Photothermal therapy (PTT) is a minimally invasive technique, which uses hyperthermia generated by photothermal agents to kill cancer cells.24 However, accurate control over the PTT temperature remains challenging, and higher temperatures can not only kill cancer cells more easily but can also trigger inflammatory responses, which consequently stimulates tumor regeneration and hinders subsequent therapy.25,26 Therefore, the combined implementation of PTT with anti-inflammatory therapy is a reasonable approach and has been proved to be more efficient.26,27 In view of this, based on the intrinsic anti-tumor properties of hydrogen, the combination of PTT and hydrogen therapy will be of great potential in overcoming cancer.

In this study, taking into consideration this synergistic strategy for cancer treatment, a nanoscale porphyrin–palladium metal–organic framework (Pd-MOF) was rationally designed to realize high efficiency hydrogen delivery and photothermal conversion and finally, hydrogen therapy and thermal therapy were combined (defined as hydrogenothermal therapy) based on the special NIR-absorption and hydrogen affinity to metal palladium (PdH-MOF). The novel Pd hydride-MOF (PdH-MOF) nanomaterials with excellent biocompatibility could achieve a highly effective loading of therapeutic hydrogen using single-atom Pd and served as the redox homeostasis regulator for cancer therapy. In addition, the near-infrared photothermal conversion ability of PdH-MOF enabled PTT and photoacoustic imaging (PAI). Finally, PdH-MOF was designed to realize the photoacoustic imaging-guided hydrogenothermal therapy of cancer.

Results and discussion

Design, synthesis, and characterization of porphyrin–palladium MOF nanoparticles

Pd-MOF nanoparticles were readily prepared by a coordination reaction between sodium tetrachloride palladate (Na2PdCl4) and 5,10,15,20-tetrakis(4-pyridyl)-21H,23H-porphine (TPyP), and then they were hydrogenated into PdH-MOF. First, a flash reaction between Na2PdCl4 and TPyP (a molar ratio of 2[thin space (1/6-em)]:[thin space (1/6-em)]1) was completed in the presence of PVP to produce PdCl2-MOF nanoparticles; then, the PdCl2-MOF nanoparticles were reduced by hydrazine to obtain Pd-MOF nanoparticles, which were purged with hydrogen gas in solution to generate PdH-MOF nanoparticles (Fig. 1a). The X-ray diffraction (XRD) spectrum was obtained to analyze the structure of the porphyrin–palladium MOF. The Bragg diffraction peaks of the PdCl2-MOF nanoparticles could be divided into three groups (Fig. S1, ESI), which corresponded to the three interlayer stacking distances. The porphyrin–palladium MOF in this study exhibited a similar XRD feature as the Cd-TPyP coordination material reported by Qian et al., implying that PdCl2-MOF might also be a multiporphyrin nanocrystal.28,29 The morphology and size of the as-prepared porphyrin–palladium MOF nanoparticles were characterized using transmission electron microscopy (TEM), scanning electron microscopy (SEM) and dynamic light scattering (DLS). The TEM (Fig. 1b) and SEM (Fig. S2, ESI) images of PdCl2-MOF nanoparticles clearly show uniform spherical morphology. The size that was measured by DLS was found to be 93 nm (DPI = 0.186, Fig. 1c). There was no obvious difference in the morphologies and sizes between PdCl2-MOF, Pd-MOF and PdH-MOF nanoparticles, thus demonstrating that the reduction and hydrogenation processes had almost no influence on the structure and morphology of porphyrin–palladium MOF nanoparticles, indicating their excellent stability. In addition, the PVP surface ligands endowed the nanoparticles with good colloidal dispersion.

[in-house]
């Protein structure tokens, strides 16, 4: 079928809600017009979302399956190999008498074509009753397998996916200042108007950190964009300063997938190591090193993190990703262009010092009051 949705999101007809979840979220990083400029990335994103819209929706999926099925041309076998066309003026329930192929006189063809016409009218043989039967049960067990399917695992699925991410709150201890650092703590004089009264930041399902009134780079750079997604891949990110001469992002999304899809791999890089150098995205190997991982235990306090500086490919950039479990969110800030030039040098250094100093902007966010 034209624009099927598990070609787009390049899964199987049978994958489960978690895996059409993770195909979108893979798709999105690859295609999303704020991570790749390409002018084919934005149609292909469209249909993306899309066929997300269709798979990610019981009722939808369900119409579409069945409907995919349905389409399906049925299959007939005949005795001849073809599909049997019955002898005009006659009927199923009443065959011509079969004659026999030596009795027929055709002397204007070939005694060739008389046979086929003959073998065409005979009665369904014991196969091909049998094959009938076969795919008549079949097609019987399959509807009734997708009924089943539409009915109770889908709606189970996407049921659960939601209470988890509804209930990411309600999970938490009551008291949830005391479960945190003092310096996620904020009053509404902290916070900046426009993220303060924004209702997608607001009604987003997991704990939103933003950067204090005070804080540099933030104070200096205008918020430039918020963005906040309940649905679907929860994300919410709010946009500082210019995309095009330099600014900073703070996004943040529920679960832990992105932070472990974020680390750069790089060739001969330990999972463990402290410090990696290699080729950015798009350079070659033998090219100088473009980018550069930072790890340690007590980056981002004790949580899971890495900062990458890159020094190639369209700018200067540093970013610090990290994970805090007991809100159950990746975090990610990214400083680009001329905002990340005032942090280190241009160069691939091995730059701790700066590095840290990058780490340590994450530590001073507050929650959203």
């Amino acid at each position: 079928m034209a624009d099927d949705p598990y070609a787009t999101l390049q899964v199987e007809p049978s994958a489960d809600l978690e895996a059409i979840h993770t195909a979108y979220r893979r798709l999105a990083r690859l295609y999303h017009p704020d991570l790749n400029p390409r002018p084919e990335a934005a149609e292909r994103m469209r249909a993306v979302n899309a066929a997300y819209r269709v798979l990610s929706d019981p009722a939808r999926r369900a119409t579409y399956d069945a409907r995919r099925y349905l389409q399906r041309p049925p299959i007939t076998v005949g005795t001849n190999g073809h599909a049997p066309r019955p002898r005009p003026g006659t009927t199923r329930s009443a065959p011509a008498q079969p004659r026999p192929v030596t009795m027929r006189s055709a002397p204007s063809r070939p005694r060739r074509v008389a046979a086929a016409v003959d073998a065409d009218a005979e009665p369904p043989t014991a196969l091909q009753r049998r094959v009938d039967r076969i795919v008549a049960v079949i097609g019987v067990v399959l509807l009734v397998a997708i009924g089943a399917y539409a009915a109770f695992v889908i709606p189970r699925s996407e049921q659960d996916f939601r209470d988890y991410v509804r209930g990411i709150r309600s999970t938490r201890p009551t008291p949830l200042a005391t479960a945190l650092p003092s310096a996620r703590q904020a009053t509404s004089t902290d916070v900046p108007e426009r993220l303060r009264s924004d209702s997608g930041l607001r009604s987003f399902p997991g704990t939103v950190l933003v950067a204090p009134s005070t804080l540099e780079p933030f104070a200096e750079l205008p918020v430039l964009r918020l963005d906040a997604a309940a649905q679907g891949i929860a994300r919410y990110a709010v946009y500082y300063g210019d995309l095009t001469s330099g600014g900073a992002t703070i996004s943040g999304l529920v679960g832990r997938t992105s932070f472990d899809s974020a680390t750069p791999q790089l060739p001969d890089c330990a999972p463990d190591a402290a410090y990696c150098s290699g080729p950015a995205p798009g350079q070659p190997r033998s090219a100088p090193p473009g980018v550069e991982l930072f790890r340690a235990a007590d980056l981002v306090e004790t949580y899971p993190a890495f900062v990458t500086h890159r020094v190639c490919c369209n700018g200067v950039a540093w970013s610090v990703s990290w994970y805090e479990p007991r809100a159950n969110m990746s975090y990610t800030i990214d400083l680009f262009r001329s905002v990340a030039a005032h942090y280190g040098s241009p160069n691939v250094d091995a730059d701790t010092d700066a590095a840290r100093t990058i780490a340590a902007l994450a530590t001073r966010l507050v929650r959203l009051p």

image file: c9nh00021f-f1.tif
Fig. 1 Synthesis and characterization of PdH-MOF nanoparticles. (a) Schematic of the synthesis process of PdH-MOF nanoparticles. (b) HAADF and elemental mapping images of PdCl2-MOF. (c) DLS size distribution of the aqueous solutions of PdCl2-MOF, Pd-MOF and PdH-MOF nanoparticles. (d) UV-VIS-NIR absorption spectra of free TPyP hydrochloric solution and aqueous solutions of PdCl2-MOF, Pd-MOF and PdH-MOF nanoparticles at the same Pd concentration. (e) FT-IR spectra of TPyP, Na2PdCl4, PdCl2-MOF, Pd-MOF and PdH-MOF.

The coordination reaction between Na2PdCl4 and TPyP in a molar ratio of 2[thin space (1/6-em)]:[thin space (1/6-em)]1 resulted in porphyrin–palladium MOF nanoparticles, whose structure is shown in Fig. 1a. Specifically, a palladium atom was coordinated with two pyridine groups and two chlorine atoms. At the initial stage of reaction, a planar Pd-TPyP structure was formed and quickly stacked into spherical PdCl2-MOF nanoparticles. After reduction by hydrazine, the chlorine atoms were eliminated, producing homogeneously dispersed zero-valent palladium that could coordinate with hydrogen when hydrogen gas was further introduced. The oxidation state of palladium was characterized using X-ray photoelectron spectroscopy (XPS). The binding energies of the Pd2+ 3d3/2 and 3d5/2 orbitals are 343.0 eV and 337.7 eV for PdCl2-MOF, respectively, and 342.9 eV and 338.0 eV for Pd-MOF, respectively, and for Pd-MOF, the Pd0 3d3/2 and 3d5/2 orbitals are found at 341.1 eV and 335.8 eV, respectively (Fig. S3b, ESI). When PdCl2-MOF was reduced to Pd-MOF, the Pd/Cl ratio decreased from 0.41 to 0.02 (Fig. S3a, ESI), meaning that most of the chlorine atoms were eliminated.